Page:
PC-E Lens Conversion Experiences

Discussion in 'Nikon' started by eajames, Apr 5, 2012.

  1. I've purchased a new 45mm PC-E and would like to have the shift axis aligned with the tilt axis for landscape work. Would those of you who have had this done by Nikon USA tell me about your experience. I'm particularly interested in:
    1) The cost of converting a new lens. (Nikon USA couldn't provide a cost over the phone - strange.)
    2) The approximate turn-around time.
    3) The quality of the work performed.
    Thank you.
  2. Just a comment. I have the 45.
    Have wanted the conversion but just as many times I'm glad it is in its stock mode.
  3. Usually swing is not my thing, but I appreciate your comments. Of course there are landscape situations where I would use the stock configuration, but for the most part I use a bit of tilt with rise or fall. It's a shame that Nikon puts us in this position.
  4. I did the conversion to my 85mm T/S Nikkor. It wasn't difficult as long as I followed Bjorn Rorslett's instructions. You must be sure to have both the large tilt and shift knobs on the same side, otherwise you can tear the internal ribbon when you shift (Note that both small locking knobs are together on the opposite side). If you are careful you can do the conversion in about 20 minutes. The only problem that I had was loosening the 4 small cap screws with an Allen (hex) wrench. They were very tight.
  5. I had the rotation carried out on my 85mm Micro PC lens. Didn't do it myself but my very friendly shop in Dereham UK did it for me - they have the tools and the eyesight.
    Their observation was that upon initial inspection they didn't think it was possible as the ribbon was too short but after urging by me looked again and found the ribbon is partly folded under a plate in the innards behind the four screws cover.
    Apparently an easy operation but the knobs can only go one way and they are very close on the same side.

    They say it is actually very easy so long as you turn one half in the right direction. I believe Mr Rorslett does it in the field to suit the situation.
  6. If you're really into T/S, the best solution is to go with Canon. The second-best solution is to learn to change the tilt axis alignment yourself.
  7. Some of the PC-E lenses require a longer internal cable to change the relative orientation of tilt and shift, so I would advice going to Nikon for that. I'm happy with the default orientation of the axis though for landscape another orientation would sometimes be useful.
  8. The thought of switching to Canon did cross my mind, but it's not a sensible option for me. I found a thread on dpreview where a gentlemen mentioned it took Nikon USA over a month to get his lens converted, presumedly because they had to order the longer ribbon. This is what I was trying to avoid - a long, drawn out Nikon USA cluster. The suggestions to do the work myself are appreciated, but I'm the sort who gets nervous when the rear cap is off a lens - torquing out those four screws on a new $2K lens would be unsettling.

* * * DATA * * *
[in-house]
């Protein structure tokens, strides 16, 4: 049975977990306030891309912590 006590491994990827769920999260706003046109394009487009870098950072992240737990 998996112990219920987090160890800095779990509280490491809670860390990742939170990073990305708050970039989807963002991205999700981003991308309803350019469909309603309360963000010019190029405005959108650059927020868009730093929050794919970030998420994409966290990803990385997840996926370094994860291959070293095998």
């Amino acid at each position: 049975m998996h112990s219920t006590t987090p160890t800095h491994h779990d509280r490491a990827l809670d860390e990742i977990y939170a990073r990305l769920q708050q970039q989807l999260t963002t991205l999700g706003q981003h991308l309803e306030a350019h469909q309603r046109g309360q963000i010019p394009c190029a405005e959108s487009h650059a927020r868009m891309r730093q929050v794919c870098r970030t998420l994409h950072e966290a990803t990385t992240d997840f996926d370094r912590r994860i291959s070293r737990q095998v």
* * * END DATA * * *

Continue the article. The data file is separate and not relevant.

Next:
The window of opportunity for me has essentially closed when I read of the potential turn-around time with Nikon USA. I'm going on an extended trip at the end of the month and I've decided to make due with the default orientation for the summer. Perhaps this is the most sensible approach - to spend a few months with the default orientation and see if I can use it to my advantage for stitching. I can see myself cursing in the field now.
    Thank you all.
  9. The Nikon USA El Segundo quote for having the shift axis rotated 90 degrees is, drum roll, $305.00!
    Plus tax and shipping.
  10. After reading for some time on the internet over the past nights i decded this morning to do the conversion myself.
    I have done the conversion on the older but still brand new 85 PC version, not the PC-E.
    The flex wires were each bundled with a tiny piece of sticky black tape. After having removed the tape very carefully by cutting the tape on the side of the flex wire, i turned the square assembly 90 degrees, and make sure that the locking knobs for tilt and shift come on the same side of the lens assembly. Carefull assemble the unit again, and before screwing it back together test if every thing moves easy and fluent.
    Also test the button that closes the diafragm several times before screwing back the final assembly together.
    If you make the rotation in the wrong direction, the flexcable will get stuck in mechanical parts. This is easy recognizeable when the locking knobs are on opposite sites of the lens after assembly.
    Be sure to have absolutely the correct size of screw driver before you start.
    It took me less than 15 minutes to complete the job ....
    Only try this when you are an experienced person with affinity for small mechanics and be very very careful with the flex cables.
    Last line : Do not do this at home, you could ruin a perfect and beautiful expensive lens.
    I also do own the 85 PC-E wich will not be converted, but now can use either lens for the specific job.
    In case of questions you can send me a personal message.

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